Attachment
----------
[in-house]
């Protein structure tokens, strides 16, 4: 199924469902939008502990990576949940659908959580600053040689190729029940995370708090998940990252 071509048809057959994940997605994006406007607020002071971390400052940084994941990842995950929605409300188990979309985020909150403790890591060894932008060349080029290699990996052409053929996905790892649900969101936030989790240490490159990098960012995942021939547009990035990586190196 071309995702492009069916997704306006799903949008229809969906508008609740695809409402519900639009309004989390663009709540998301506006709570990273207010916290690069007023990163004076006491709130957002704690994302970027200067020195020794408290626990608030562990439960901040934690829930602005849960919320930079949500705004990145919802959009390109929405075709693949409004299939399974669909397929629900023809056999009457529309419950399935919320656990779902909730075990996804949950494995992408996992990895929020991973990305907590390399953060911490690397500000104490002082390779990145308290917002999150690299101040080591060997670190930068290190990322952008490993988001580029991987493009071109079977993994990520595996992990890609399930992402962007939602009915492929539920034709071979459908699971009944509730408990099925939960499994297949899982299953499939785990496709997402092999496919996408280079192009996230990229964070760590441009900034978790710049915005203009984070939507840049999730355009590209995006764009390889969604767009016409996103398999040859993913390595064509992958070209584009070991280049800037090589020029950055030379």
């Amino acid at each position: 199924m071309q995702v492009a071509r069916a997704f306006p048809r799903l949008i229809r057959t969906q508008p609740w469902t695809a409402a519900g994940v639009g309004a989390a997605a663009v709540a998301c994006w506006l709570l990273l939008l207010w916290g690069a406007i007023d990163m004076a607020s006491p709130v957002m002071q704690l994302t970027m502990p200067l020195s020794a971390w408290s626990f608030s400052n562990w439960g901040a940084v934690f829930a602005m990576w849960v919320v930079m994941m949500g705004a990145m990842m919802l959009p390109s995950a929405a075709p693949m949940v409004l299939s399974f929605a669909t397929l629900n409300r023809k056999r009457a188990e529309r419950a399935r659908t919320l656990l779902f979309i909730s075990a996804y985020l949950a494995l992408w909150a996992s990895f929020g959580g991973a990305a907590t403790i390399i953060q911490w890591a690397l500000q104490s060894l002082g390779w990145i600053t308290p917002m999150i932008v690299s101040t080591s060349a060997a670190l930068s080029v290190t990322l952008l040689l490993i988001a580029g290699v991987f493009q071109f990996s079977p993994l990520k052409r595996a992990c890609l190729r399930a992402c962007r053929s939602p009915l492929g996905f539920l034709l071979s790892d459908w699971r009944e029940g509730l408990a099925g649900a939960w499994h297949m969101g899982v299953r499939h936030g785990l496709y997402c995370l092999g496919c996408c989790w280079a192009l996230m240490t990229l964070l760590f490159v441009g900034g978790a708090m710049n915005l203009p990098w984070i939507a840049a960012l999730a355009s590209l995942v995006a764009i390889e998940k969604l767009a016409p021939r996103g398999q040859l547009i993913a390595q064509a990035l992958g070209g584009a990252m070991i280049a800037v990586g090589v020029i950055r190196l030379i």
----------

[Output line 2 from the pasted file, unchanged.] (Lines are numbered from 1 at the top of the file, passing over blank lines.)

């Protein structure tokens, strides 16, 4: 199924469902939008502990990576949940659908959580600053040689190729029940995370708090998940990252 071509048809057959994940997605994006406007607020002071971390400052940084994941990842995950929605409300188990979309985020909150403790890591060894932008060349080029290699990996052409053929996905790892649900969101936030989790240490490159990098960012995942021939547009990035990586190196 071309995702492009069916997704306006799903949008229809969906508008609740695809409402519900639009309004989390663009709540998301506006709570990273207010916290690069007023990163004076006491709130957002704690994302970027200067020195020794408290626990608030562990439960901040934690829930602005849960919320930079949500705004990145919802959009390109929405075709693949409004299939399974669909397929629900023809056999009457529309419950399935919320656990779902909730075990996804949950494995992408996992990895929020991973990305907590390399953060911490690397500000104490002082390779990145308290917002999150690299101040080591060997670190930068290190990322952008490993988001580029991987493009071109079977993994990520595996992990890609399930992402962007939602009915492929539920034709071979459908699971009944509730408990099925939960499994297949899982299953499939785990496709997402092999496919996408280079192009996230990229964070760590441009900034978790710049915005203009984070939507840049999730355009590209995006764009390889969604767009016409996103398999040859993913390595064509992958070209584009070991280049800037090589020029950055030379």